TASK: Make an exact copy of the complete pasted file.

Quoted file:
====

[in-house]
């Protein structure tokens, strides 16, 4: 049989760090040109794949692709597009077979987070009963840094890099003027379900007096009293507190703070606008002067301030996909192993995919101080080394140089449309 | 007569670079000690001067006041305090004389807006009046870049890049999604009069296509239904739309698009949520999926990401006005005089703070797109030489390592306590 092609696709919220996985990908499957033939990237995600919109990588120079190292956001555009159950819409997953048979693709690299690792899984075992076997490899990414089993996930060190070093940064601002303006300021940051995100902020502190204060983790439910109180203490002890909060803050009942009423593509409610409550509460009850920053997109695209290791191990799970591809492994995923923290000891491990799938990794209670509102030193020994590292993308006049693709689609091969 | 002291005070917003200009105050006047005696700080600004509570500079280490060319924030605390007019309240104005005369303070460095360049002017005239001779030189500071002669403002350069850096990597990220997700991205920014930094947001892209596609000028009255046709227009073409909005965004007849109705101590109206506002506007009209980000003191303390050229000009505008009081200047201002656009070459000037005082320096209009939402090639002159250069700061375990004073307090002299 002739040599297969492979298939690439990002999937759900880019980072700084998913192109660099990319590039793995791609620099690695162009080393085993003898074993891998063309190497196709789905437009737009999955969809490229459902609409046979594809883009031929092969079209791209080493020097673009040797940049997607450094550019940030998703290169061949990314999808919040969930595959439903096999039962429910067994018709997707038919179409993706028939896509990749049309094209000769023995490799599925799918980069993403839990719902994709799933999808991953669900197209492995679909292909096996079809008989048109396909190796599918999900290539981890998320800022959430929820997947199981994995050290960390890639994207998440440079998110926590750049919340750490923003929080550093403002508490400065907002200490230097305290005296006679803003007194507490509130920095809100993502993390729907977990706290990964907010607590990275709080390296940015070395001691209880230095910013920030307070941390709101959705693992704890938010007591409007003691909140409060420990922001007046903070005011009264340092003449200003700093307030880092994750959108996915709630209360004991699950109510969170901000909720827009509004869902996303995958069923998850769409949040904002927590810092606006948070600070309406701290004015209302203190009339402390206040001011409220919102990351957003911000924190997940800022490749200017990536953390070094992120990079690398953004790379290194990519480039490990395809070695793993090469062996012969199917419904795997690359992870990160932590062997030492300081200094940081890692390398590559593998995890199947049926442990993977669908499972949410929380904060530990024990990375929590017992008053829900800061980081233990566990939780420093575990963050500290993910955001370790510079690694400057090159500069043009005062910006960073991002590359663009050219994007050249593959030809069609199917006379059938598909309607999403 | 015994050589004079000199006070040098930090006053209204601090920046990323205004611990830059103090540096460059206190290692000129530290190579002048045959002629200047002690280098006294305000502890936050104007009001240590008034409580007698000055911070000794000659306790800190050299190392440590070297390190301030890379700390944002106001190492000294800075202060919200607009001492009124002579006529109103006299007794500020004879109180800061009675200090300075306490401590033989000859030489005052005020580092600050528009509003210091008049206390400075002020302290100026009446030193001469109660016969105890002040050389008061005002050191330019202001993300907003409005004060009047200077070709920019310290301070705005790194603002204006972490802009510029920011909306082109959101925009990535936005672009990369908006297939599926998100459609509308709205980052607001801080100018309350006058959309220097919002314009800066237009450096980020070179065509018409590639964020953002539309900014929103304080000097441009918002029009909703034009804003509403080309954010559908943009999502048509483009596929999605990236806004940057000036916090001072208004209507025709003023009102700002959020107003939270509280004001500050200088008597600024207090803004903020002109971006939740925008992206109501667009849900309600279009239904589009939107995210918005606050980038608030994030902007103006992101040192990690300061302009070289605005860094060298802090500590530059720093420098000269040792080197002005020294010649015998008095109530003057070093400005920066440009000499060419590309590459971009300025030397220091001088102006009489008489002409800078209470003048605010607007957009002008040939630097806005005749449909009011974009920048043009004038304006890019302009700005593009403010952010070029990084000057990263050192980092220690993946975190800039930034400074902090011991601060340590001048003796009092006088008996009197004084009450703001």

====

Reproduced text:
[in-house]
């Protein structure tokens, strides 16, 4: 049989760090040109794949692709597009077979987070009963840094890099003027379900007096009293507190703070606008002067301030996909192993995919101080080394140089449309 | 007569670079000690001067006041305090004389807006009046870049890049999604009069296509239904739309698009949520999926990401006005005089703070797109030489390592306590 092609696709919220996985990908499957033939990237995600919109990588120079190292956001555009159950819409997953048979693709690299690792899984075992076997490899990414089993996930060190070093940064601002303006300021940051995100902020502190204060983790439910109180203490002890909060803050009942009423593509409610409550509460009850920053997109695209290791191990799970591809492994995923923290000891491990799938990794209670509102030193020994590292993308006049693709689609091969 | 002291005070917003200009105050006047005696700080600004509570500079280490060319924030605390007019309240104005005369303070460095360049002017005239001779030189500071002669403002350069850096990597990220997700991205920014930094947001892209596609000028009255046709227009073409909005965004007849109705101590109206506002506007009209980000003191303390050229000009505008009081200047201002656009070459000037005082320096209009939402090639002159250069700061375990004073307090002299 002739040599297969492979298939690439990002999937759900880019980072700084998913192109660099990319590039793995791609620099690695162009080393085993003898074993891998063309190497196709789905437009737009999955969809490229459902609409046979594809883009031929092969079209791209080493020097673009040797940049997607450094550019940030998703290169061949990314999808919040969930595959439903096999039962429910067994018709997707038919179409993706028939896509990749049309094209000769023995490799599925799918980069993403839990719902994709799933999808991953669900197209492995679909292909096996079809008989048109396909190796599918999900290539981890998320800022959430929820997947199981994995050290960390890639994207998440440079998110926590750049919340750490923003929080550093403002508490400065907002200490230097305290005296006679803003007194507490509130920095809100993502993390729907977990706290990964907010607590990275709080390296940015070395001691209880230095910013920030307070941390709101959705693992704890938010007591409007003691909140409060420990922001007046903070005011009264340092003449200003700093307030880092994750959108996915709630209360004991699950109510969170901000909720827009509004869902996303995958069923998850769409949040904002927590810092606006948070600070309406701290004015209302203190009339402390206040001011409220919102990351957003911000924190997940800022490749200017990536953390070094992120990079690398953004790379290194990519480039490990395809070695793993090469062996012969199917419904795997690359992870990160932590062997030492300081200094940081890692390398590559593998995890199947049926442990993977669908499972949410929380904060530990024990990375929590017992008053829900800061980081233990566990939780420093575990963050500290993910955001370790510079690694400057090159500069043009005062910006960073991002590359663009050219994007050249593959030809069609199917006379059938598909309607999403 | 015994050589004079000199006070040098930090006053209204601090920046990323205004611990830059103090540096460059206190290692000129530290190579002048045959002629200047002690280098006294305000502890936050104007009001240590008034409580007698000055911070000794000659306790800190050299190392440590070297390190301030890379700390944002106001190492000294800075202060919200607009001492009124002579006529109103006299007794500020004879109180800061009675200090300075306490401590033989000859030489005052005020580092600050528009509003210091008049206390400075002020302290100026009446030193001469109660016969105890002040050389008061005002050191330019202001993300907003409005004060009047200077070709920019310290301070705005790194603002204006972490802009510029920011909306082109959101925009990535936005672009990369908006297939599926998100459609509308709205980052607001801080100018309350006058959309220097919002314009800066237009450096980020070179065509018409590639964020953002539309900014929103304080000097441009918002029009909703034009804003509403080309954010559908943009999502048509483009596929999605990236806004940057000036916090001072208004209507025709003023009102700002959020107003939270509280004001500050200088008597600024207090803004903020002109971006939740925008992206109501667009849900309600279009239904589009939107995210918005606050980038608030994030902007103006992101040192990690300061302009070289605005860094060298802090500590530059720093420098000269040792080197002005020294010649015998008095109530003057070093400005920066440009000499060419590309590459971009300025030397220091001088102006009489008489002409800078209470003048605010607007957009002008040939630097806005005749449909009011974009920048043009004038304006890019302009700005593009403010952010070029990084000057990263050192980092220690993946975190800039930034400074902090011991601060340590001048003796009092006088008996009197004084009450703001």